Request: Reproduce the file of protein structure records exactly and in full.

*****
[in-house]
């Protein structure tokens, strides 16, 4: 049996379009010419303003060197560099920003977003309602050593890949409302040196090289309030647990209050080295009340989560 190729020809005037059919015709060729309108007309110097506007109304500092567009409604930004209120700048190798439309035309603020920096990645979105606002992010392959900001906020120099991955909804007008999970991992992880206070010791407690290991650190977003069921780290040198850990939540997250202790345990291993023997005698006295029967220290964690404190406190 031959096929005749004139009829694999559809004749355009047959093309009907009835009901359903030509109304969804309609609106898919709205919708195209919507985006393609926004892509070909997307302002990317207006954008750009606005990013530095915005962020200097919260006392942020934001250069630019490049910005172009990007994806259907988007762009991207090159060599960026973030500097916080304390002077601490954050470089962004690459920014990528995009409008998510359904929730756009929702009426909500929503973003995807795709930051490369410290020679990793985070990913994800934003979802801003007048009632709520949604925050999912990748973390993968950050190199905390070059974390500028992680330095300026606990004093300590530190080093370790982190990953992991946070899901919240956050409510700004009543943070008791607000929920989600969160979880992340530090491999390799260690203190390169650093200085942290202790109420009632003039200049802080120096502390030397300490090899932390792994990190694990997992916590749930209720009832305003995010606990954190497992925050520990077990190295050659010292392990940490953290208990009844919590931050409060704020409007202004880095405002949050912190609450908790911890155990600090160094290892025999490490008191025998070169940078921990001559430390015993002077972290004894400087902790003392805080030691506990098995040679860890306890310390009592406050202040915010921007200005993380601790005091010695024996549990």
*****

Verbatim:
[in-house]
């Protein structure tokens, strides 16, 4: 049996379009010419303003060197560099920003977003309602050593890949409302040196090289309030647990209050080295009340989560 190729020809005037059919015709060729309108007309110097506007109304500092567009409604930004209120700048190798439309035309603020920096990645979105606002992010392959900001906020120099991955909804007008999970991992992880206070010791407690290991650190977003069921780290040198850990939540997250202790345990291993023997005698006295029967220290964690404190406190 031959096929005749004139009829694999559809004749355009047959093309009907009835009901359903030509109304969804309609609106898919709205919708195209919507985006393609926004892509070909997307302002990317207006954008750009606005990013530095915005962020200097919260006392942020934001250069630019490049910005172009990007994806259907988007762009991207090159060599960026973030500097916080304390002077601490954050470089962004690459920014990528995009409008998510359904929730756009929702009426909500929503973003995807795709930051490369410290020679990793985070990913994800934003979802801003007048009632709520949604925050999912990748973390993968950050190199905390070059974390500028992680330095300026606990004093300590530190080093370790982190990953992991946070899901919240956050409510700004009543943070008791607000929920989600969160979880992340530090491999390799260690203190390169650093200085942290202790109420009632003039200049802080120096502390030397300490090899932390792994990190694990997992916590749930209720009832305003995010606990954190497992925050520990077990190295050659010292392990940490953290208990009844919590931050409060704020409007202004880095405002949050912190609450908790911890155990600090160094290892025999490490008191025998070169940078921990001559430390015993002077972290004894400087902790003392805080030691506990098995040679860890306890310390009592406050202040915010921007200005993380601790005091010695024996549990």